“Violet,” I call over to her. Her name is Violet. Crazy Violet, they called her in school. No one calls her that anymore. Not since the fire. It was in all the papers. I don’t read papers.
Adam’s walking ahead but turns when he hears her name. He walks back to where I’ve stopped. His hands are in the pockets of his tattered black bomber jacket, a smoke dangles from chapped lips.
“What’s she up to now?” he asks. “Not the damn corners again.”
“It’s not the corners, man,” I tell him, not for the first time. “It’s the break in the symmetry of the lines on the wall, caused by that corner. She can’t help herself.”
Adam looks up and down the street. Traffic inches along Yonge like thick snot from a congested nostril, slow and painful. Exhaust pipes exhale billowy blue clouds of shit into the atmosphere. It’s cold out and the sky is the colour of the sidewalk under our feet. Everything feels flat. Around us, shoppers and street people dance in and out of each other’s way, all moving in different directions. Adam takes a big drag from his smoke.
“So now what? It’s fucking freezing out here.”
“We wait. You can’t talk to her when she gets like this. Just give her a minute.”
“Fuck man, why are you putting up with this shit from a chick? She’s like a fucking anchor around your neck and she’s gonna pull us all down with her.” Adam’s agitated. He doesn’t like the cold. I don’t blame him, but we’re not leaving her.
“You go, man,” I tell him. “You know where Manny lives. Just ring the buzzer and he’ll buzz you up.”
“Manny doesn’t like me. He’s too paranoid about the cops and shit. He ain’t gonna let me up without you.”
“Then I guess you’re waiting with me.” I cut him a winning grin like I’ve just farted.
Adam shakes his head, clearly annoyed at what he thinks is a predicament. He has the patience of a five year old on Christmas morning.
“I’m hitting Timmy’s for a coffee,” he says, then turns and starts walking down Yonge Street again. I yell for him to grab me one and he responds with a middle finger without looking back. But I know he’ll grab one for me. He’s annoyed but he ain’t an asshole. Plus, if he wants to get high at Manny’s, he’d better look after me.
“Hey,” I yell a second time, “grab Violet something… an orange cruller.” He keeps walking as if he didn’t hear but I know he did and I know he’ll bring the cruller.
I walk over the Violet, making sure not to get too close to her, sorta the way you’d approach an injured bird.
“Wanna smoke,” I offer. She says nothing. I put the pack away and just stand there. I notice a few shoppers glancing over to us as they enter the mall doors.
Violet’s not my girlfriend, I should point out. It sorta seems like it sometimes, but she’s really more like a kid sister. Nuttier than the mad hatter with a head injury, mind you. Not always, though; and I suppose that’s why we’ve stuck together for so long. When she’s lucid and on her day, she’s great. She has this droll sense of humour that always breaks me up. She’s got a kind heart, too. Very generous. If she wasn’t such a crazy crackhead, she’d make a pretty solid girlfriend for some lucky guy. Those days are long over for her, though.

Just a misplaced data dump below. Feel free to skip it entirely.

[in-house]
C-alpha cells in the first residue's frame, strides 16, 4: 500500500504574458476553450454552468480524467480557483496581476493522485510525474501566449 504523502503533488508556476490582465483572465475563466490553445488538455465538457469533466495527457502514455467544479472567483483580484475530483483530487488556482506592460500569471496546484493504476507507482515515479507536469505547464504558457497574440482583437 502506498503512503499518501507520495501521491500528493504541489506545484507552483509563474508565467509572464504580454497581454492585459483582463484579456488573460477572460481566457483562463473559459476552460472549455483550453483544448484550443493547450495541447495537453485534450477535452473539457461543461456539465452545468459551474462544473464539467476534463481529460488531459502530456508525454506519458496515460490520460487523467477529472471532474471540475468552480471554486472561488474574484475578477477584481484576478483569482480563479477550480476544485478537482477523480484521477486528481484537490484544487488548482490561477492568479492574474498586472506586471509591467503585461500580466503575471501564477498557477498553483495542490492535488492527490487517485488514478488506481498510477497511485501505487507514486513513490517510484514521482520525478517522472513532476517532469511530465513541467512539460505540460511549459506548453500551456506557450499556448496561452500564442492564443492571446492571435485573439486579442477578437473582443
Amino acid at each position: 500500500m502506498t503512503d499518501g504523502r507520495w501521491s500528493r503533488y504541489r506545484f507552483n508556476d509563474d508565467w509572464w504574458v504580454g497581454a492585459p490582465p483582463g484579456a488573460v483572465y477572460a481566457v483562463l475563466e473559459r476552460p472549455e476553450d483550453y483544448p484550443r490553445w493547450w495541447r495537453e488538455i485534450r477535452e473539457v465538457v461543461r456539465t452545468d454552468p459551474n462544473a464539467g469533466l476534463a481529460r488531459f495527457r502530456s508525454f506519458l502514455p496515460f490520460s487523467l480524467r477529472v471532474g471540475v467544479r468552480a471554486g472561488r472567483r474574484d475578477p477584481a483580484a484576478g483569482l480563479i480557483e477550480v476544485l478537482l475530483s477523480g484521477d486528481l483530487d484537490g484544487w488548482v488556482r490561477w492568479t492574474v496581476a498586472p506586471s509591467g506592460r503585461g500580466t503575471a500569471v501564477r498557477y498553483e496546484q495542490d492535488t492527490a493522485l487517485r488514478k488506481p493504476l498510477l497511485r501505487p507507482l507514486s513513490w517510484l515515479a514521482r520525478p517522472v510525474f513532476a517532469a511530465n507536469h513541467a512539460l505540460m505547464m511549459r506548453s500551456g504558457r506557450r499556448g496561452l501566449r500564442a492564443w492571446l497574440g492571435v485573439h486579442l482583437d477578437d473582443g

I jam my hands into the pockets of my corduroys and do my best two-step to keep warm. I can see my breath in the air. The light of day is fading fast as night approaches. In the distance a siren lights up, then dies back down. Not a cop, an ambulance. When you’ve been on the streets as long as we have, you can tell the difference with just a short squawk.
Violet finally turns her head to face me. Her body remains rigid in the corner. It’s sorta creepy how she does that. Her eyes spark. She blinks a couple of time.
“Where’s Adam?” she asks, one foot in the here and now, the other still off in la-la land.
“Gone to get you a cruller,” I say. “He’ll be back in a minute.”
“Oh.” She doesn’t say anything for a minute or so. We both stand there looking at each other.
“I’m sorry, Pete,” she finally says. “Just give me a moment longer, kay?”
“Sure, hon, take as long as ya need.” We stand some more. It’s getting colder. I notice she’s got no socks on, for chrissake. Foot traffic into the mall has lessened. It’s getting to closing time, I suppose.
Finally Violet comes over to me and wraps her arms around my neck. I pull her close and pat her back. I can feel the energy drain from her as we stand there. She starts to cry. I just hold her. That’s what I’m supposed to do. That’s what she needs, what she counts on.
We part and she takes my hand. In a small voice she tells me she loves me. I tell her I know, and that I love her back. She wipes away the tears from her pink cheeks and gives me a half smile.
“You know, I remember when I was a kid. At the end of our street there was this big white house with green shutters on the sides of the windows. They had a white picket fence and a dog. I remember thinking one day I’d have all that. A nice guy, kids, a life… you know.”
“Yeah, I know,” I reply. This isn’t the first time she’s told me this. “Sometimes stuff just doesn’t work out the way you hope. You gotta play the cards you were dealt, right?”
She nods and looks down at her feet. I see the tears start up again in her eyes. She sniffs and wipes her leaking nose. “Can we go somewhere warm? I’m freezing.”
We start walking down Yonge Street. Coming towards us – a cardboard tray with two coffees and a small paper bag that most certainly contains an orange cruller in hand – is Adam, wearing a shit-eating grin. With his free hand he flashes a peace sign. It’s going to be a good night after all.
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